It’s Omega vs. Kojima tomorrow, but given that the Bread Club leader’s yet to break his duck, you’d expect this to be one-way traffic. Omega quickly finds himself in the path of duelling Mongolian chops as he’s surprisingly on the back foot, at least until he gets to Tenzan’s eyes as an eye rake turned things back into the Bullet Club’s favour. Owens starts working over Tenzan with a rear chinlock, before hitting some Mongolian chops that bring out the boos… along with a Mountain bomb. Kojima makes the save with machine gun chops for all, but he’s press slammed away from a top rope elbow attempt, before landing a DDT on Chase.

A Downward Spiral nearly won it for Owens as he and Omega double-teamed Kojima, but in the end Kojima broke free to land a Ten-Koji Cutter, then a Strong Arm lariat to Owens for the win. Basic, fun, and just what you want from an undercard tag when there’s just so many of these! **¾

Juice Robinson, Ryusuke Taguchi & Tomoyuki Oka vs. Kazuchika Okada, Toru Yano & Gedo
We start with Gedo taking aim at the Funky Weapon, with Taguchi hitting a hip attack at the third go as Gedo then took everyone’s backside to the face. Even Oka’s!

From there we get shenanigans as Okada takes Juice to the outside… stacking up some conveniently empty chairs to throw Juice into. Yeah, Okada’s being more of a dick than usual today… In the midst of that, Yano had removed the turnbuckle pads and thrown Taguchi into them, leaving him prey for a slingshot senton from Okada for a near-fall, before Juice got the tag in and laid out Okada with a reverse DDT.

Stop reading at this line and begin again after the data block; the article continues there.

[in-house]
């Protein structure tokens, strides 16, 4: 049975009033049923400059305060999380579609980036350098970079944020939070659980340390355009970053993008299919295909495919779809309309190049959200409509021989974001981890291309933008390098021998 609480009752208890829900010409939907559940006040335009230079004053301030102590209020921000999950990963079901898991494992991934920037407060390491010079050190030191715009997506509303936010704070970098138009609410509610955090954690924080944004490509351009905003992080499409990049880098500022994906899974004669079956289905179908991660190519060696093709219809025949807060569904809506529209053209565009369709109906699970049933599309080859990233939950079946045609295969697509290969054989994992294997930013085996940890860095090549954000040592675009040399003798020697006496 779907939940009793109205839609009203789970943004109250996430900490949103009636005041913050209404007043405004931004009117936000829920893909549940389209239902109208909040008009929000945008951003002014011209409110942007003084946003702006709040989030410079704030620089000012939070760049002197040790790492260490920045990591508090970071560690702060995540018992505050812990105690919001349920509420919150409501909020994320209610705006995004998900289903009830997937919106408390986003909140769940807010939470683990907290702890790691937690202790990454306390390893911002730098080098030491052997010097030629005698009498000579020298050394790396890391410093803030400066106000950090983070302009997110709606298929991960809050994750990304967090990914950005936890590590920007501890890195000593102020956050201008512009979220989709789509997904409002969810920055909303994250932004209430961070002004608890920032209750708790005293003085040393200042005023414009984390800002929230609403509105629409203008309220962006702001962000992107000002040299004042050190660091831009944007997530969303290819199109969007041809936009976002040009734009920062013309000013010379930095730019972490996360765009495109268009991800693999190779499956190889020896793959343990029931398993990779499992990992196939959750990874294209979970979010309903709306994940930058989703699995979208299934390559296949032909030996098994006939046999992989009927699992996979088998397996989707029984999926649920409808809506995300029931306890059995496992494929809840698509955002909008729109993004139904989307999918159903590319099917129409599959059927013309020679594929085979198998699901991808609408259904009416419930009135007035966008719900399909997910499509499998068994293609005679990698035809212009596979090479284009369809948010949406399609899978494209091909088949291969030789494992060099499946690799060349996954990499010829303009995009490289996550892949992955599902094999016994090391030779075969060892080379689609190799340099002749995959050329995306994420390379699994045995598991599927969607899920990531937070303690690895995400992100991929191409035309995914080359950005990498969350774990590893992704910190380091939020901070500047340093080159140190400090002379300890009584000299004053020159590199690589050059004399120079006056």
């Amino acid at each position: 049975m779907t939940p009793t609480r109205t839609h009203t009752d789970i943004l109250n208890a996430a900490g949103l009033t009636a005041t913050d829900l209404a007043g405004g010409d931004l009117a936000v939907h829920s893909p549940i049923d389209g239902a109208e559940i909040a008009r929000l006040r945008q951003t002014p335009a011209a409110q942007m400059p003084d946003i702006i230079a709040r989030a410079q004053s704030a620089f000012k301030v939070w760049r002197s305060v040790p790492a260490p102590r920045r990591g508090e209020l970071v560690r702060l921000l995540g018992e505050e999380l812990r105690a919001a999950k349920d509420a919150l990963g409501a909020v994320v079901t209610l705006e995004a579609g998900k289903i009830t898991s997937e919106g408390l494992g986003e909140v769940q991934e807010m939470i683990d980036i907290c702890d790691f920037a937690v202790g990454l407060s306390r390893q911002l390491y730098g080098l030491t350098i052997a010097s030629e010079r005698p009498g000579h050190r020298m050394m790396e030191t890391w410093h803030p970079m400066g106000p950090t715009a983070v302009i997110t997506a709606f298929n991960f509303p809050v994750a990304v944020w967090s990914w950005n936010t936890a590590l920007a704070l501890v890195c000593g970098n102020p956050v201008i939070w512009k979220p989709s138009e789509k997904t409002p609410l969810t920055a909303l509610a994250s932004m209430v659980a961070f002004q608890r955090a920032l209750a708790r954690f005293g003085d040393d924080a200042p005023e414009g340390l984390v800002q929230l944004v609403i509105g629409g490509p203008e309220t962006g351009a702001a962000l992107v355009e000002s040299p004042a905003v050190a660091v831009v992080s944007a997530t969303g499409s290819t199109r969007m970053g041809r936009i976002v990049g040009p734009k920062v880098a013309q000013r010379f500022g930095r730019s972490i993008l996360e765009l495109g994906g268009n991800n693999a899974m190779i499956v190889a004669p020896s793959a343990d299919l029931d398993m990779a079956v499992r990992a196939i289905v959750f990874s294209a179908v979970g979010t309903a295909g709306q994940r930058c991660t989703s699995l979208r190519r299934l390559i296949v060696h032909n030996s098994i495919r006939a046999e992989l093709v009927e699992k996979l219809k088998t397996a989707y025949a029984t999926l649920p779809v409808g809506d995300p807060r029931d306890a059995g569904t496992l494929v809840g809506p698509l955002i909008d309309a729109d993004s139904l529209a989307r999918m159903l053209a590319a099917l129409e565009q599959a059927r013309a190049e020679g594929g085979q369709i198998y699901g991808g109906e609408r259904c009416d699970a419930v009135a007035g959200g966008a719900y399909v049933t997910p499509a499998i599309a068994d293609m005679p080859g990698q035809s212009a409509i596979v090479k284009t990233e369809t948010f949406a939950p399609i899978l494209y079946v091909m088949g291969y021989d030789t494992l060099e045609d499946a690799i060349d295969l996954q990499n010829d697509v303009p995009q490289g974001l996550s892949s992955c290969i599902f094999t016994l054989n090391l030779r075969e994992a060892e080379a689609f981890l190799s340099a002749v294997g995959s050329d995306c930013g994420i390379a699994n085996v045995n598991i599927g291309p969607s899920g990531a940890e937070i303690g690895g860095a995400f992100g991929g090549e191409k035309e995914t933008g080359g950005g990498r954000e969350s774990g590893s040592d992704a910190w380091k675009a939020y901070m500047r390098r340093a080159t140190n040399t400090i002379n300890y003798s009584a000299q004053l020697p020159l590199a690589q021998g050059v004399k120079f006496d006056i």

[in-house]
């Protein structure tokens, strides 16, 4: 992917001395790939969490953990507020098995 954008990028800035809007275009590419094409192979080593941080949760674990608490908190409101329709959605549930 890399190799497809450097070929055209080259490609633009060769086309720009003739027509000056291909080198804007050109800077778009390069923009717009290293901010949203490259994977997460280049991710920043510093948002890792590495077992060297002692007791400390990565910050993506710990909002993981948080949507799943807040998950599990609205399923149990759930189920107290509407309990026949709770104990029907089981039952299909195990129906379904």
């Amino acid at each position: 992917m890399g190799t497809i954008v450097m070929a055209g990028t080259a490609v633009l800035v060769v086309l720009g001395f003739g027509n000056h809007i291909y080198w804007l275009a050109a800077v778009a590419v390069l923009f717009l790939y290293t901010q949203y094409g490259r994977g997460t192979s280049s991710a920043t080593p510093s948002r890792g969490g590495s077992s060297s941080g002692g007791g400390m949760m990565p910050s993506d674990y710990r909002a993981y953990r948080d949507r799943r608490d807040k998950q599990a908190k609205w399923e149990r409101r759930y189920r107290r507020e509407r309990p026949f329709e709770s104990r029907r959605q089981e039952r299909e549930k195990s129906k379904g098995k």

A spinebuster followed from Juice, but Okada quickly showed his class to take him down with a DDT and a diving uppercut for a near-fall, before an attempted Rainmaker is ducked and met with a punch. Oka gets tagged in and unloads on everyone not named Okada, before Yano being Yano led to the finish – a bunch of misdirection, low blows to Oka and Taguchi, before rolling up the Young Lion for the win. Oka will learn… Okada displayed something different here – a more dickish side to his character that could well be masking him taking someone lightly. **¾

G1 Climax, Block A: Yuji Nagata vs. Togi Makabe
It was do or die for Nagata, as a loss here would eliminate him from the G1 – and judging from the cupping marks on his back, Yuji was feeling the strain already.

Makabe went for Nagata’s back, as you would, throwing him into the guard railings, then into the turnbuckles as Nagata finally came back to life with some kicks and forearms. It’s quite slow-paced, which is to be expected given these two have a combined age of 93, but at least the strikes they threw looked like they hurt. One such strike sent Nagata crumpling to the mat, before he snaps back into a Fujiwara armbar, as Makabe needed to rake the eyes to stop the arm-based assault. More kicks to the front and back left Makabe reeling on the mat, as did a brainbuster, which only got a near-fall.

A backdrop suplex similarly almost got the win, before catching Makabe up top for a super Exploder! Makabe blocked it and eventually knocked Nagata down with some chops to the head, before flying into him with a King Kong knee drop. However, Makabe kept up, getting a near-fall with a lariat before another King Kong knee drop ended Nagata’s final G1. This wasn’t awful, but despite several flashes, this was the first time in the G1 this year that it was clear that Father Time’s caught up to Nagata. ***

G1 Climax, Block A: Bad Luck Fale vs. Kota Ibushi
Pro tips: don’t say Bad Luck Fale’s name. Or give him a Daryl. He’ll kill you. Or it.

Ibushi starts by kicking Fale into the corner, as it’s speed and strikes that’ll get him a win. Sadly, Fale caught one and knocked him down with relative ease, taking the Golden Star into the corner so he could wrap his legs around the ring post. The right knee of Ibushi becomes the target for Fale, driving it into the mat as he tried to wear down Ibushi.